We know D.C. Get our free newsletter to stay in the know.

Not long ago, Steven Lubar, lead curator for technology at the Smithsonian Institution’s National Museum of American History, decided to add a robot dog to the museum’s consumer-electronics collection. Executives at Sony were happy to send him an AIBO fresh off the assembly line, but Lubar insisted on one that had been used. So Sony found him a woman in Washington state who wrote poems about her mechanical pooch and choreographed routines for it. When they reached her, Lubar and his colleagues were able to persuade her to donate her cherished pup.

This episode demonstrates the museum’s new attitude toward artifact collecting—an approach elucidated in a new book, Legacies: Collecting America’s History at the Smithsonian, by Lubar, 46, and NMAH assistant curator Kathleen Kendrick, 29. Although for a century and a half the museum has collected objects of obvious historical significance (such as the original Star-Spangled Banner), items owned or used by famous people (such as Abraham Lincoln’s top hat), and artifacts of important advances in science and technology (the locomotive John Bull, for instance), curators in recent years have tried to collect items that explain how ordinary Americans have lived their lives. “It’s a change in the way museums think,” Lubar says. “Is it about showing the history of furniture? Or about how people lived in their homes?” By collecting both objects and the stories behind them, Lubar says, “you’re adding another layer.”

Legacies—which was put together to accompany a permanent, introductory exhibition to the museum that has not been mounted yet—represents the first book-length treatment of the museum’s collections in two decades. During that period, the makeup of the museum’s collection has changed dramatically. Computers and other electronic items have multiplied. Curators have eagerly sought out pieces that represent ethnic, racial, and religious minority groups, and have also been on the lookout for crowd-pleasing pop-culture artifacts, ranging from Barbie dolls to Spock’s ears. (Such items are sometimes expensive, because the museum often has to compete with Hard Rock Cafes and private collectors in the marketplace.)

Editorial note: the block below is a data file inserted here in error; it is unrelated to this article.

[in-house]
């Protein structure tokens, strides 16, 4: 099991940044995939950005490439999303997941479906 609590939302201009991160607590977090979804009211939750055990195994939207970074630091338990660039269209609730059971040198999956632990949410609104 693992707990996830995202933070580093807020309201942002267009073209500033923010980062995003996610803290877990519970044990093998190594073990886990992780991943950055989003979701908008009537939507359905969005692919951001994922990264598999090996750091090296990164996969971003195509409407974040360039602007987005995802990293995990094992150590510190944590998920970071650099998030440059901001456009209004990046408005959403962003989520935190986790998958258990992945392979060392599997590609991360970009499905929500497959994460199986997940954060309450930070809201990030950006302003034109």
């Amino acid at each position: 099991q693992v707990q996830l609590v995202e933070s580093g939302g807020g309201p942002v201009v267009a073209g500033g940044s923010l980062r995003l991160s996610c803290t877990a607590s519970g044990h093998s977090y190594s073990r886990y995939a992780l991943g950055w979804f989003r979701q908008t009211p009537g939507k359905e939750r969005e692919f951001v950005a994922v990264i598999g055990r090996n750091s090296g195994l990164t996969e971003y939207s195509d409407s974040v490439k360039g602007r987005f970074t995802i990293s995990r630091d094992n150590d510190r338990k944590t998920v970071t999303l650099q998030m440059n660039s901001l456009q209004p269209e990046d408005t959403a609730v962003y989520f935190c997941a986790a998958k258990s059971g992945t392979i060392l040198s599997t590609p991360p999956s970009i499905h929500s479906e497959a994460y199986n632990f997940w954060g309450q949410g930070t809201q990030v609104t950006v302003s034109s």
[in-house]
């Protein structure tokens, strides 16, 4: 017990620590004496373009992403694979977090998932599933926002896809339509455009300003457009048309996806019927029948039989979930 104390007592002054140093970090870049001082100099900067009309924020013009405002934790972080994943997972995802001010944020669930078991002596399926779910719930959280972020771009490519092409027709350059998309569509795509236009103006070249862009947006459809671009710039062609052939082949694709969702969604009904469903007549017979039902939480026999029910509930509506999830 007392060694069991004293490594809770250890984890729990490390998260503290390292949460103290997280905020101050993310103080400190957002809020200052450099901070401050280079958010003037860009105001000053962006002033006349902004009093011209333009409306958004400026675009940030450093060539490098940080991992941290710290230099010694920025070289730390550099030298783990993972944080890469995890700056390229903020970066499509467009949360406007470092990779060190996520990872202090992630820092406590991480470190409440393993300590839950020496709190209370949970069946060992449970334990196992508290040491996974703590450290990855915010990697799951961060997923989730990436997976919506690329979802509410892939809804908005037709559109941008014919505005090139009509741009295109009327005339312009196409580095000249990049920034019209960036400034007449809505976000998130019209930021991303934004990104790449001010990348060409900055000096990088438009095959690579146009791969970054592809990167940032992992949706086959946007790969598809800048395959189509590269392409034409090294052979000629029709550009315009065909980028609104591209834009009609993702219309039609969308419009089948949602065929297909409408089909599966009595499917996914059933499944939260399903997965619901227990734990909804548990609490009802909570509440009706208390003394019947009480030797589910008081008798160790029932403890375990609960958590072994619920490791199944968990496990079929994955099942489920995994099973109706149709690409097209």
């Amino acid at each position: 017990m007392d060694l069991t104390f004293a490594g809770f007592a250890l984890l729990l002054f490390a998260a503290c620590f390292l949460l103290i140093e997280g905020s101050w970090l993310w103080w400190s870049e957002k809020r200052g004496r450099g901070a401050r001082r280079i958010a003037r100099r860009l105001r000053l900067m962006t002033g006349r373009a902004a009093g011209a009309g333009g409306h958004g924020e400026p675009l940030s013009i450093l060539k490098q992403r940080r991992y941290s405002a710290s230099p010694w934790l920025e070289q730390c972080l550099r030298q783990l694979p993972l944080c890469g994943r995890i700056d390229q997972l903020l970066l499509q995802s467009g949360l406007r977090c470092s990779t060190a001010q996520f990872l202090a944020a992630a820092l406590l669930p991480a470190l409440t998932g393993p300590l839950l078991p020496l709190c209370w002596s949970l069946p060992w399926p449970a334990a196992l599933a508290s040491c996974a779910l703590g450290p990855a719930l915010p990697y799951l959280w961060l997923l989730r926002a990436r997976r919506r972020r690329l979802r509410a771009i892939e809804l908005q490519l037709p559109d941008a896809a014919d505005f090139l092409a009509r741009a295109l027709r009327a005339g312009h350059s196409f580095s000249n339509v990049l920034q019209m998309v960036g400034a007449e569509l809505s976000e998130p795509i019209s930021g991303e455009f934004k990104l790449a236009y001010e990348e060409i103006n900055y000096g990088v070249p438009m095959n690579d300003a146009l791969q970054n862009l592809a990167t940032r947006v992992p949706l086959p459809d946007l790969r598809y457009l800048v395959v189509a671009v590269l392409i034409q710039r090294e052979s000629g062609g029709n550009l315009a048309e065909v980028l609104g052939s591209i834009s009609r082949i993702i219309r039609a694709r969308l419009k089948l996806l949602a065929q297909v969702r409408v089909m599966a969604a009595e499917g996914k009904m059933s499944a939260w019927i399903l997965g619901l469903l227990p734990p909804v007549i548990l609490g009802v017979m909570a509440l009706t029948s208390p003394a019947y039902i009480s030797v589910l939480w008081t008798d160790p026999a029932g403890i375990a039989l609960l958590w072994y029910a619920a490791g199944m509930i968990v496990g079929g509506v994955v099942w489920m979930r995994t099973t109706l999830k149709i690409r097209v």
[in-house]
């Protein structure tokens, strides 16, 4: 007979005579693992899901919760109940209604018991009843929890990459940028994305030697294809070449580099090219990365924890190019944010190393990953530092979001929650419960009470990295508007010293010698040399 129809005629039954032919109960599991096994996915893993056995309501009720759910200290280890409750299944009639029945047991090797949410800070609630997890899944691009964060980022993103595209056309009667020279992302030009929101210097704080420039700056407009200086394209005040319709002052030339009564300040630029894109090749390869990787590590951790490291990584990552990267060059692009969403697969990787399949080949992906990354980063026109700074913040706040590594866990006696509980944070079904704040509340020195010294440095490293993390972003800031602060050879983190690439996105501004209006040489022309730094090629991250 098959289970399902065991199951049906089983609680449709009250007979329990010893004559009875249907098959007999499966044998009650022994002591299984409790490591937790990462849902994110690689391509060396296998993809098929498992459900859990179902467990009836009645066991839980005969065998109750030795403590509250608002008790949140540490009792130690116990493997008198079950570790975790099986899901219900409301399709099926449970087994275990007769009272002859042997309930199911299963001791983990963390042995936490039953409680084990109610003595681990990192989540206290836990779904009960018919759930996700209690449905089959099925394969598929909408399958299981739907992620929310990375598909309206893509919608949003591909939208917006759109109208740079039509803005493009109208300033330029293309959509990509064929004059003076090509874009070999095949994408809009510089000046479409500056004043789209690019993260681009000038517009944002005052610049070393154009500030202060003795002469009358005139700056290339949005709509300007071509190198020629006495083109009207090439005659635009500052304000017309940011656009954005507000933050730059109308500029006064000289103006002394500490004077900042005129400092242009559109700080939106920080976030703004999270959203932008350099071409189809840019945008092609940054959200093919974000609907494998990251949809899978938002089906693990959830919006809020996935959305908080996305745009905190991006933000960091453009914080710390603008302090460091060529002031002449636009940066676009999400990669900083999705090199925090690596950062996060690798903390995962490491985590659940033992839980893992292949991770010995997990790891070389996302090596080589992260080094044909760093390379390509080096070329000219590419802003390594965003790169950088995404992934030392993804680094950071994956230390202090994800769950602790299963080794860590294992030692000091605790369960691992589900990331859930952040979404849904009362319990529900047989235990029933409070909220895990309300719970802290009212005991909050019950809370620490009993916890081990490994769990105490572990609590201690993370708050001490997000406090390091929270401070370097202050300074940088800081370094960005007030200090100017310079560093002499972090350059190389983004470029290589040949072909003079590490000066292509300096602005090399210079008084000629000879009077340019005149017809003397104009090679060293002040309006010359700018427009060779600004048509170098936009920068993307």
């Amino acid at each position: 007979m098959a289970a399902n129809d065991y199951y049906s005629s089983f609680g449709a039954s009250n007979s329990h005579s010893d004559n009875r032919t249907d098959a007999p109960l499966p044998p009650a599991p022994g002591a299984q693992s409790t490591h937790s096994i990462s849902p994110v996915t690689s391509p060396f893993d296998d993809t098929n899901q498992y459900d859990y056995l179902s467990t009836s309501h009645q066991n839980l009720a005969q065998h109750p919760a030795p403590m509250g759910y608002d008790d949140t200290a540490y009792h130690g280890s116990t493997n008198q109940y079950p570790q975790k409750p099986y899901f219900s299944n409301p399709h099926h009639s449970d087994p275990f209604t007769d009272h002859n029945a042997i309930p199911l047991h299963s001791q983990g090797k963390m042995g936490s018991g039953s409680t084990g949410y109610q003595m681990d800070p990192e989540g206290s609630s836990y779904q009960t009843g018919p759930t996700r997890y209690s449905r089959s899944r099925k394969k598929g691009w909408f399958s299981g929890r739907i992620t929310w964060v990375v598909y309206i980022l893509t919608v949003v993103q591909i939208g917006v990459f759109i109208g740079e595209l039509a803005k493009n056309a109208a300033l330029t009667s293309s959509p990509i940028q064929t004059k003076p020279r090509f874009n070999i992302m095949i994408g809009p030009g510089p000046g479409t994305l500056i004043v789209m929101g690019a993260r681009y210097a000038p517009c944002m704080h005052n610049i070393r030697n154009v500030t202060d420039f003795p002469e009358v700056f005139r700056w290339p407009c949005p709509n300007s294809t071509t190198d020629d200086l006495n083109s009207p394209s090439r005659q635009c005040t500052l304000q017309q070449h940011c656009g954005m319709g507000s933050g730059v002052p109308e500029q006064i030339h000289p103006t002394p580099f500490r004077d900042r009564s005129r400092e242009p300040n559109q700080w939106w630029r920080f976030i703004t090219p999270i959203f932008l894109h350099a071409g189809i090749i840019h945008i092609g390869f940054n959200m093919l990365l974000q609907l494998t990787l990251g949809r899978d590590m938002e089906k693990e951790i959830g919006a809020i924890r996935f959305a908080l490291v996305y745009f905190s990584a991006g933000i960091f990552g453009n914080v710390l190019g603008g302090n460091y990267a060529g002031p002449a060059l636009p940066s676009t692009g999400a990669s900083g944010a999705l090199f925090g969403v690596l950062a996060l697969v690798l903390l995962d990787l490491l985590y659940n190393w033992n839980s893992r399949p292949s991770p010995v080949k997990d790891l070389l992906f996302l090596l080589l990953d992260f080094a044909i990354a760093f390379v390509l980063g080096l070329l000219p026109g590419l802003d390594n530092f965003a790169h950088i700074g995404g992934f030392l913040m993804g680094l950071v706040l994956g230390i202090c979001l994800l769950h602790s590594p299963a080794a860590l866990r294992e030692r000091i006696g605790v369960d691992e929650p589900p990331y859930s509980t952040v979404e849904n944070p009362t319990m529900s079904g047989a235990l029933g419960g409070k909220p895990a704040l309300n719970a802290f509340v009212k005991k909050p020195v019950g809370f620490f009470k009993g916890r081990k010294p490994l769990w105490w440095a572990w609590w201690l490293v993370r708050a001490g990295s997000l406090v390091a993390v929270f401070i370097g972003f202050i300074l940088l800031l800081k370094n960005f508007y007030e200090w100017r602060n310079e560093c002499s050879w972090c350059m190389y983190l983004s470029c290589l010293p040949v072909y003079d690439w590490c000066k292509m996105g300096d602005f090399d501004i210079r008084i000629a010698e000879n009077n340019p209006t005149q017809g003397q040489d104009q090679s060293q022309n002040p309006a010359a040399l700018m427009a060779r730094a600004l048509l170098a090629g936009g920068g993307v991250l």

To put together the book—which spotlights a cross-section of items from the collection—Lubar and Kendrick dug through the museum’s voluminous acquisition files, which include memos by curators and letters from donors explaining their motivations. That method enabled the authors to spotlight not only the museum’s possessions but also the backstories that explain their historical significance and why they were collected. One of Kendrick’s favorite items, for instance, is a Jewish Torah scroll made in 1914 by an immigrant who decorated it with an American flag and patriotic quotations—to Kendrick, an embodiment of American assimilation. The authors also like a pair of worn bell-bottom jeans sent to the museum by the girl who owned them. “These jeans aren’t art, but they’re a sample of costume in America,” she wrote. “Best of all, they’re authentic.”

Most items donated over the transom are rejected; space at the museum and its two satellite storage locations, in Maryland and Virginia, is limited. Because of complicated deaccession rules, getting rid of old items often isn’t easy. And some pieces—such as the display that includes locks of hair from every president from George Washington to Franklin Pierce—can’t really be given away. “That encapsulates how what is considered important has changed,” Lubar says. “No one today is collecting hair locks of the presidents.” —Louis Jacobson